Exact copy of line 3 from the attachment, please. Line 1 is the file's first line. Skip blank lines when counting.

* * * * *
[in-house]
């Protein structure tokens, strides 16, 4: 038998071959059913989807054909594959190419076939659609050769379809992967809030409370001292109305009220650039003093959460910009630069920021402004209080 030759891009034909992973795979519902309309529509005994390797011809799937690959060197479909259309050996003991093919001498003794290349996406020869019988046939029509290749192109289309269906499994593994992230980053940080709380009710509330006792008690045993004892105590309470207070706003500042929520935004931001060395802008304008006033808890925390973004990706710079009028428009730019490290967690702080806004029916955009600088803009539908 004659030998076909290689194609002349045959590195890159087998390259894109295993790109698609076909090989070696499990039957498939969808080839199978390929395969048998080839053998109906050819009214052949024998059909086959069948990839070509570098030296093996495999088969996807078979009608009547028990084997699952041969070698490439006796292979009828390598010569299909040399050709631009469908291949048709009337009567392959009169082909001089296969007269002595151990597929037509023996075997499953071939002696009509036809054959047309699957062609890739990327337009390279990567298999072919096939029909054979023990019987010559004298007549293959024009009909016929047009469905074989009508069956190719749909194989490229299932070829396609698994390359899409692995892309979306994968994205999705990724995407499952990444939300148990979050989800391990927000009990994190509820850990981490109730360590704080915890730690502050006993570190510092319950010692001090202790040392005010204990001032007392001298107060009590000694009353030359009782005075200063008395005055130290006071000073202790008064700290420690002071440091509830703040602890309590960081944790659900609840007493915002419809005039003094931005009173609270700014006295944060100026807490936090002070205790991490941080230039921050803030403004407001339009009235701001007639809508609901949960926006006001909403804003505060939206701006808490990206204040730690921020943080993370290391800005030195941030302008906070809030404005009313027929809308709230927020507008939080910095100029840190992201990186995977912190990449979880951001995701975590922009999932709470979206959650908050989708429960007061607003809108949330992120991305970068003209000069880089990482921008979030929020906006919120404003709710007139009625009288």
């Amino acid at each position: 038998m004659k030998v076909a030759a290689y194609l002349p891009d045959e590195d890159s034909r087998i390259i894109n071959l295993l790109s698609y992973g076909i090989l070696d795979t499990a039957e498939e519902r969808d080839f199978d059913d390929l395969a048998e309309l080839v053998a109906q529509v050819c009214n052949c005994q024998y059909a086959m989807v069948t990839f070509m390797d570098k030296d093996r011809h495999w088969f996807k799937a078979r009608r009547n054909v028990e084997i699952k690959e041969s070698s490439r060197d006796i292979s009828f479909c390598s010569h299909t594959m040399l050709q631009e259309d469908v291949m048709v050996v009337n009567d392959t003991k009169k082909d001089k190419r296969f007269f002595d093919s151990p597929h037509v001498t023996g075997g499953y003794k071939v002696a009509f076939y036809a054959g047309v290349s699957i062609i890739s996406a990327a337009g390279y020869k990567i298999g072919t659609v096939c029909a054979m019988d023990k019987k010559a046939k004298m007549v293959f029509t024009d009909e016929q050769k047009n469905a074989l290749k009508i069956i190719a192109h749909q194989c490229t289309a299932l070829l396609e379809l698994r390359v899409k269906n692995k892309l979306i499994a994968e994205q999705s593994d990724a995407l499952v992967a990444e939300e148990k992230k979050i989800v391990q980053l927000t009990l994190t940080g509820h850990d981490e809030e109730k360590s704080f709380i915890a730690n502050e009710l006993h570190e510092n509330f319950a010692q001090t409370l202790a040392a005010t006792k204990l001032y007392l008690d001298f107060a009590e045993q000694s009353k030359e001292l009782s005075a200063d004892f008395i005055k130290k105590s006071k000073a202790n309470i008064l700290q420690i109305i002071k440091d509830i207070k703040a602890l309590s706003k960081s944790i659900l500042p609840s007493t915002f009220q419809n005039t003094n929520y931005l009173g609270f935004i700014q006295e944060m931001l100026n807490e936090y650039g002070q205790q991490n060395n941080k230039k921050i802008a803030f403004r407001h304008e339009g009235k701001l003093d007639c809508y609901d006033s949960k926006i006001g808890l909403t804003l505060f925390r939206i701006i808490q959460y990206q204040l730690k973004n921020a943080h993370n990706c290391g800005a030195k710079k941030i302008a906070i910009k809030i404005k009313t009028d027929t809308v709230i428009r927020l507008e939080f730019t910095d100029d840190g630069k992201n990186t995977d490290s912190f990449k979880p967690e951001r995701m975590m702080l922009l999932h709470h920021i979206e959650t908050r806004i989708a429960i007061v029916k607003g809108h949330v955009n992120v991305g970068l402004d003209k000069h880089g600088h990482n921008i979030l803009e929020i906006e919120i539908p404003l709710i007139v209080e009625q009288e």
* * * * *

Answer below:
């Amino acid at each position: 038998m004659k030998v076909a030759a290689y194609l002349p891009d045959e590195d890159s034909r087998i390259i894109n071959l295993l790109s698609y992973g076909i090989l070696d795979t499990a039957e498939e519902r969808d080839f199978d059913d390929l395969a048998e309309l080839v053998a109906q529509v050819c009214n052949c005994q024998y059909a086959m989807v069948t990839f070509m390797d570098k030296d093996r011809h495999w088969f996807k799937a078979r009608r009547n054909v028990e084997i699952k690959e041969s070698s490439r060197d006796i292979s009828f479909c390598s010569h299909t594959m040399l050709q631009e259309d469908v291949m048709v050996v009337n009567d392959t003991k009169k082909d001089k190419r296969f007269f002595d093919s151990p597929h037509v001498t023996g075997g499953y003794k071939v002696a009509f076939y036809a054959g047309v290349s699957i062609i890739s996406a990327a337009g390279y020869k990567i298999g072919t659609v096939c029909a054979m019988d023990k019987k010559a046939k004298m007549v293959f029509t024009d009909e016929q050769k047009n469905a074989l290749k009508i069956i190719a192109h749909q194989c490229t289309a299932l070829l396609e379809l698994r390359v899409k269906n692995k892309l979306i499994a994968e994205q999705s593994d990724a995407l499952v992967a990444e939300e148990k992230k979050i989800v391990q980053l927000t009990l994190t940080g509820h850990d981490e809030e109730k360590s704080f709380i915890a730690n502050e009710l006993h570190e510092n509330f319950a010692q001090t409370l202790a040392a005010t006792k204990l001032y007392l008690d001298f107060a009590e045993q000694s009353k030359e001292l009782s005075a200063d004892f008395i005055k130290k105590s006071k000073a202790n309470i008064l700290q420690i109305i002071k440091d509830i207070k703040a602890l309590s706003k960081s944790i659900l500042p609840s007493t915002f009220q419809n005039t003094n929520y931005l009173g609270f935004i700014q006295e944060m931001l100026n807490e936090y650039g002070q205790q991490n060395n941080k230039k921050i802008a803030f403004r407001h304008e339009g009235k701001l003093d007639c809508y609901d006033s949960k926006i006001g808890l909403t804003l505060f925390r939206i701006i808490q959460y990206q204040l730690k973004n921020a943080h993370n990706c290391g800005a030195k710079k941030i302008a906070i910009k809030i404005k009313t009028d027929t809308v709230i428009r927020l507008e939080f730019t910095d100029d840190g630069k992201n990186t995977d490290s912190f990449k979880p967690e951001r995701m975590m702080l922009l999932h709470h920021i979206e959650t908050r806004i989708a429960i007061v029916k607003g809108h949330v955009n992120v991305g970068l402004d003209k000069h880089g600088h990482n921008i979030l803009e929020i906006e919120i539908p404003l709710i007139v209080e009625q009288e």